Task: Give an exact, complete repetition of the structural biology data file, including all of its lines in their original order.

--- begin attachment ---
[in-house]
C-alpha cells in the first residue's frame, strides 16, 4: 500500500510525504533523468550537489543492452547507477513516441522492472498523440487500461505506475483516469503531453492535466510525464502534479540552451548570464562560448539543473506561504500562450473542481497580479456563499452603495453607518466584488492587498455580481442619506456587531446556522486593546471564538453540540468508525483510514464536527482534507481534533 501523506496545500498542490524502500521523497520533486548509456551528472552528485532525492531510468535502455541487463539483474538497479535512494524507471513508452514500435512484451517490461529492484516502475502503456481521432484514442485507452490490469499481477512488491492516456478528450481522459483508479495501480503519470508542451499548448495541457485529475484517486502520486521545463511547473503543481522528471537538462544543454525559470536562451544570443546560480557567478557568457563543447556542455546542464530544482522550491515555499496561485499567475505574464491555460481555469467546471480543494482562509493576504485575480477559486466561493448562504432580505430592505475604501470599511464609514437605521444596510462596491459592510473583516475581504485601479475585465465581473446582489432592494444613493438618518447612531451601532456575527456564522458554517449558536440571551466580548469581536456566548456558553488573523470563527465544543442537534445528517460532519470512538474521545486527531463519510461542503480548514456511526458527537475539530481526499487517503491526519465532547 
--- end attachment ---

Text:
[in-house]
C-alpha cells in the first residue's frame, strides 16, 4: 500500500510525504533523468550537489543492452547507477513516441522492472498523440487500461505506475483516469503531453492535466510525464502534479540552451548570464562560448539543473506561504500562450473542481497580479456563499452603495453607518466584488492587498455580481442619506456587531446556522486593546471564538453540540468508525483510514464536527482534507481534533 501523506496545500498542490524502500521523497520533486548509456551528472552528485532525492531510468535502455541487463539483474538497479535512494524507471513508452514500435512484451517490461529492484516502475502503456481521432484514442485507452490490469499481477512488491492516456478528450481522459483508479495501480503519470508542451499548448495541457485529475484517486502520486521545463511547473503543481522528471537538462544543454525559470536562451544570443546560480557567478557568457563543447556542455546542464530544482522550491515555499496561485499567475505574464491555460481555469467546471480543494482562509493576504485575480477559486466561493448562504432580505430592505475604501470599511464609514437605521444596510462596491459592510473583516475581504485601479475585465465581473446582489432592494444613493438618518447612531451601532456575527456564522458554517449558536440571551466580548469581536456566548456558553488573523470563527465544543442537534445528517460532519470512538474521545486527531463519510461542503480548514456511526458527537475539530481526499487517503491526519465532547 